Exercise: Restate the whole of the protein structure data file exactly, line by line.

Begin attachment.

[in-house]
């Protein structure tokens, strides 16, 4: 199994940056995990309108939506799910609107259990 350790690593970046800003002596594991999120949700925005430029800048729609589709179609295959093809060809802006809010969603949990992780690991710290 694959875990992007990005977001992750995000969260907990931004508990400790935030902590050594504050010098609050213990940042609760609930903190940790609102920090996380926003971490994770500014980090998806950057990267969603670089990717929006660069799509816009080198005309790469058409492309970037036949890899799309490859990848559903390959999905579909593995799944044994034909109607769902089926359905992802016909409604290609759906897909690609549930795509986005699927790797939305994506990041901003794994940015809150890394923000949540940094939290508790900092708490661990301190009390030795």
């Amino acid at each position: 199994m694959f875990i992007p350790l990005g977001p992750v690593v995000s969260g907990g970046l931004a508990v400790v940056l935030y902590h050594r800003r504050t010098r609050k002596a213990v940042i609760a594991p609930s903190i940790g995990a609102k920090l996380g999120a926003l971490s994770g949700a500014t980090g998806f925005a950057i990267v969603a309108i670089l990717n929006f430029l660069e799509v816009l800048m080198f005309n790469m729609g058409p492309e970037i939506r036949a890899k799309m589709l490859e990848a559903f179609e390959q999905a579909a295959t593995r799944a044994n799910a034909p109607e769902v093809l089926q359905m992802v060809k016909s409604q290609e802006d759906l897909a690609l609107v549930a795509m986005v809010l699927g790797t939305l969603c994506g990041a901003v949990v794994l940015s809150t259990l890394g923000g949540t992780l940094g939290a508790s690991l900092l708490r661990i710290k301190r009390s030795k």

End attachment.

[in-house]
């Protein structure tokens, strides 16, 4: 199994940056995990309108939506799910609107259990 350790690593970046800003002596594991999120949700925005430029800048729609589709179609295959093809060809802006809010969603949990992780690991710290 694959875990992007990005977001992750995000969260907990931004508990400790935030902590050594504050010098609050213990940042609760609930903190940790609102920090996380926003971490994770500014980090998806950057990267969603670089990717929006660069799509816009080198005309790469058409492309970037036949890899799309490859990848559903390959999905579909593995799944044994034909109607769902089926359905992802016909409604290609759906897909690609549930795509986005699927790797939305994506990041901003794994940015809150890394923000949540940094939290508790900092708490661990301190009390030795």
């Amino acid at each position: 199994m694959f875990i992007p350790l990005g977001p992750v690593v995000s969260g907990g970046l931004a508990v400790v940056l935030y902590h050594r800003r504050t010098r609050k002596a213990v940042i609760a594991p609930s903190i940790g995990a609102k920090l996380g999120a926003l971490s994770g949700a500014t980090g998806f925005a950057i990267v969603a309108i670089l990717n929006f430029l660069e799509v816009l800048m080198f005309n790469m729609g058409p492309e970037i939506r036949a890899k799309m589709l490859e990848a559903f179609e390959q999905a579909a295959t593995r799944a044994n799910a034909p109607e769902v093809l089926q359905m992802v060809k016909s409604q290609e802006d759906l897909a690609l609107v549930a795509m986005v809010l699927g790797t939305l969603c994506g990041a901003v949990v794994l940015s809150t259990l890394g923000g949540t992780l940094g939290a508790s690991l900092l708490r661990i710290k301190r009390s030795k």